- - Friday, September 26, 2014

In the absence of action by Congress, the Environmental Protection Agency (EPA) has taken dramatic and unprecedented steps to craft energy policy in this country by issuing new regulations regarding carbon-dioxide emissions. These proposed regulations represent a clear and present danger to the stability of energy costs, distribution and supply in the United States. It is time for Congress to assert its constitutional authority and restore common sense to our energy policy and end the EPA’s ability to legislate through regulation.

The energy landscape in the 21st century is changing in profound ways. Dramatic changes in environmental law and regulations, natural-gas supply at historically low prices and development and deployment of distributed generation each impact utilities, customers and suppliers.

In combination, the effect is multiplied. At the same time, in other ways the industry remains the same as it has been for more than a century. Customers seek reliable, low-cost power. Utilities seek to deliver power and make a reasonable profit while doing so. Grid authorities continue to manage supply across the grid and utilize transmission and generation resources to do so. Suppliers strive to deliver value to customers who choose their service.

In short, a broad set of changes are at hand that will profoundly alter the energy and utility world for generators, utilities, suppliers and customers alike.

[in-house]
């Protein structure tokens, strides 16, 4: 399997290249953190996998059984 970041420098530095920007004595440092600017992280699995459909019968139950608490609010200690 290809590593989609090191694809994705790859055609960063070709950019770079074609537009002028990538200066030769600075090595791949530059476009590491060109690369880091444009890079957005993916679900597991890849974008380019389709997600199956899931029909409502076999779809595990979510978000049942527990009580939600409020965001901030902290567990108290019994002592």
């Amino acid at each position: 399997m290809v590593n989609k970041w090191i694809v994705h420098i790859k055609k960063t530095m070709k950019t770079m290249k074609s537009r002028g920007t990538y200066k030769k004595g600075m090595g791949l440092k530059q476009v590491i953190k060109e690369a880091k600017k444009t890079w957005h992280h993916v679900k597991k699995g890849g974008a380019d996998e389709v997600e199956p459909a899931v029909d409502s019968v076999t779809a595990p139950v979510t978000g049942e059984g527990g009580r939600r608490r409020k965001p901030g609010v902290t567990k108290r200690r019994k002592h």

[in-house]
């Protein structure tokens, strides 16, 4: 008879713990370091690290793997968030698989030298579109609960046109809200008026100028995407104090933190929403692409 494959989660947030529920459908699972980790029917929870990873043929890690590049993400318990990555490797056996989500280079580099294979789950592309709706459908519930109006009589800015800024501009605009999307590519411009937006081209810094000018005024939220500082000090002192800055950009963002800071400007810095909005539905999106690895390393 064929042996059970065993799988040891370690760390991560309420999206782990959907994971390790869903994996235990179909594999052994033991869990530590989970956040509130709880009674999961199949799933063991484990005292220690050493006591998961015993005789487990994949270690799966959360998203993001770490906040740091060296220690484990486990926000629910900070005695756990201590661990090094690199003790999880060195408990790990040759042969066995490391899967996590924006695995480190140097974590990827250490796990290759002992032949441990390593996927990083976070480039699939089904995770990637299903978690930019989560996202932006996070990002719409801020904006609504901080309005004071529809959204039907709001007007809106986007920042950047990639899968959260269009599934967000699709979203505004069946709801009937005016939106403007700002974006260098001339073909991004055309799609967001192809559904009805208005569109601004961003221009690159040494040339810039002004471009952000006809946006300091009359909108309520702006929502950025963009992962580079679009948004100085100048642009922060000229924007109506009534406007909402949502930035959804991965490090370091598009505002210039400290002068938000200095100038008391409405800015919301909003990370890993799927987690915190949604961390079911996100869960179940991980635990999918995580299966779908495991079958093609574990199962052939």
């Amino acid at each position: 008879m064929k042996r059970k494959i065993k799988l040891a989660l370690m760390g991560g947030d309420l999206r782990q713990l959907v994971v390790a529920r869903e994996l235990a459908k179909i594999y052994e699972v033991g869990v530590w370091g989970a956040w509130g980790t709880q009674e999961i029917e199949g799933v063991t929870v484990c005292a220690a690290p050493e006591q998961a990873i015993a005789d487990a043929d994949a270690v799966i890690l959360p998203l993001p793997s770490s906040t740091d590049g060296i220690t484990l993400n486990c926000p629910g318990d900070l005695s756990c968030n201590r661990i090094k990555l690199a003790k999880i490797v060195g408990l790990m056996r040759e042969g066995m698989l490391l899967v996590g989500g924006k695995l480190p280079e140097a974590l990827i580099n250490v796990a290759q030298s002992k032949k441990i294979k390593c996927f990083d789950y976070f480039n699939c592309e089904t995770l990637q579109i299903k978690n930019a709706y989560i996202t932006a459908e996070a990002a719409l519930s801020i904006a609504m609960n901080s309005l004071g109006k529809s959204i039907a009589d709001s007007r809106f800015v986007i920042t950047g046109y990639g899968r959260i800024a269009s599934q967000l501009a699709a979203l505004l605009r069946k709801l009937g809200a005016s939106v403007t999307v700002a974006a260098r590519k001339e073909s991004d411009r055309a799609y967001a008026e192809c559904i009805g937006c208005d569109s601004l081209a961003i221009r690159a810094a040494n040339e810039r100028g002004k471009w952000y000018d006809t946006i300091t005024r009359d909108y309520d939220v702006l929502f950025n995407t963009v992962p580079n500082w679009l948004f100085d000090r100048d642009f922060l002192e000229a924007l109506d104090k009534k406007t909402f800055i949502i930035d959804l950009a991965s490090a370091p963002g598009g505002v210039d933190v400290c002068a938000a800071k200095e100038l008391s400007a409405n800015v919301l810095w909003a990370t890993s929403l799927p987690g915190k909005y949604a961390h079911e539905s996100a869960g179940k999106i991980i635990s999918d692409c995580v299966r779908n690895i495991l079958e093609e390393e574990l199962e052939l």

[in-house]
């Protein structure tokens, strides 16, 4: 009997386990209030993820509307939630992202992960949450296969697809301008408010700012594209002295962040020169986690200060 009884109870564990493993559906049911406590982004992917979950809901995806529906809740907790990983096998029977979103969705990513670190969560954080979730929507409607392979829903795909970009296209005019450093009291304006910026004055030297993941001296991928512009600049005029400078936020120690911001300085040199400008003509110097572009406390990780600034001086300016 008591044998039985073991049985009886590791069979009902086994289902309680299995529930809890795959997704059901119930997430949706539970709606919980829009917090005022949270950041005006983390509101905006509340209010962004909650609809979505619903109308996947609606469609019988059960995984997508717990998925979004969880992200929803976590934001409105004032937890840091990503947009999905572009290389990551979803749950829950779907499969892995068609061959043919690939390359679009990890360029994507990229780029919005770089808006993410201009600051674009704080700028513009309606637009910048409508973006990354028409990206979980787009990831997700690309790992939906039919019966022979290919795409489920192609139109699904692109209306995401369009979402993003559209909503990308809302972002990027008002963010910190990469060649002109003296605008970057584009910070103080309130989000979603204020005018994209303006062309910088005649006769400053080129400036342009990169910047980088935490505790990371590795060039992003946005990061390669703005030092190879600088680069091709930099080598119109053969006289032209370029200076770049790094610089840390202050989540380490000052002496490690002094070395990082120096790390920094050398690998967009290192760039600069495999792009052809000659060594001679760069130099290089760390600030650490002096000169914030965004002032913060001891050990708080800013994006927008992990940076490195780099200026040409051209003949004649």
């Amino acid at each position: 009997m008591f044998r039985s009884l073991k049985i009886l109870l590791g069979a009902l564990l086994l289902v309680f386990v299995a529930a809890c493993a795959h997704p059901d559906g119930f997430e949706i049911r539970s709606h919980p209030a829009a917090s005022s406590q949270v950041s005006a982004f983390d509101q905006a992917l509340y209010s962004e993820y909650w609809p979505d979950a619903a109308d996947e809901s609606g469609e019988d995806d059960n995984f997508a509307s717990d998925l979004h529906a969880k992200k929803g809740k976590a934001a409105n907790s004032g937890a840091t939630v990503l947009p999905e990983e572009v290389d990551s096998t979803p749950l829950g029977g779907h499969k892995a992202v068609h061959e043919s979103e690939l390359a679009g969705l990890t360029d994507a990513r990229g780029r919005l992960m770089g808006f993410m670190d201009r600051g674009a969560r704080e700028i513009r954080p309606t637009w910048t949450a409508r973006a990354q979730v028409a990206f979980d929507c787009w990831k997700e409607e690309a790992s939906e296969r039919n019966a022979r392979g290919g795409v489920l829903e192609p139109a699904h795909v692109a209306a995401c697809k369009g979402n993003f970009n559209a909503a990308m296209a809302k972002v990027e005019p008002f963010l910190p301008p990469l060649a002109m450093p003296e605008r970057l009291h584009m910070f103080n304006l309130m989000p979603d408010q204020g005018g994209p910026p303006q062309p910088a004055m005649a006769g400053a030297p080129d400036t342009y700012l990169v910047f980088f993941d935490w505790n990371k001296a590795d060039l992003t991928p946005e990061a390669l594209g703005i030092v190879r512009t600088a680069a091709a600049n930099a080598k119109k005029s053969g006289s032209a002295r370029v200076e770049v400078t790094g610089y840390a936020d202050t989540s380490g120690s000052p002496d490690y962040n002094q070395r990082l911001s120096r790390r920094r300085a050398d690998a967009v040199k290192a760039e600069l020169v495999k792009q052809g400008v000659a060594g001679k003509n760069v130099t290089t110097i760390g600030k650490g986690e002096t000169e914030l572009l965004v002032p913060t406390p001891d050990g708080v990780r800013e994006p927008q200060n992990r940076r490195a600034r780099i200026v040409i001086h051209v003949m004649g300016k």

One of the most profound changes will come as a result of the proposed U.S. EPA carbon-dioxide rules for both new and existing generators under Section 111 of the Clean Air Act. These rules enacted by executive fiat fundamentally alter the way in which utilities and power generators will be able to generate electricity.

First, the carbon-dioxide emissions limits set forth in the new rule make clear that there will be no new coal generation constructed in the United States. Specifically, the rule requires the use of carbon dioxide capture and sequestration, a technology that, despite EPA’s assertion to the contrary, is not commercially viable. Recent efforts to construct new generating facilities that comply with new emissions rules have resulted in dramatic cost overruns and the units are long delayed in starting operations. The costs to construct compliant facilities are staggering.

Second, the proposed rule restricts the amount of carbon dioxide that can be produced from existing power plants. These rules in combination could be the “knockout blow” to coal-fired generation in the United States. Today, coal-fired generation represents more than 40 percent of all power generated in the United States.

In real dollars, there are costs to generators, to grid operators and to consumers for compliance. At least two states have performed rate-impact studies, and the potential increases could be more than 60 percent for retail customers.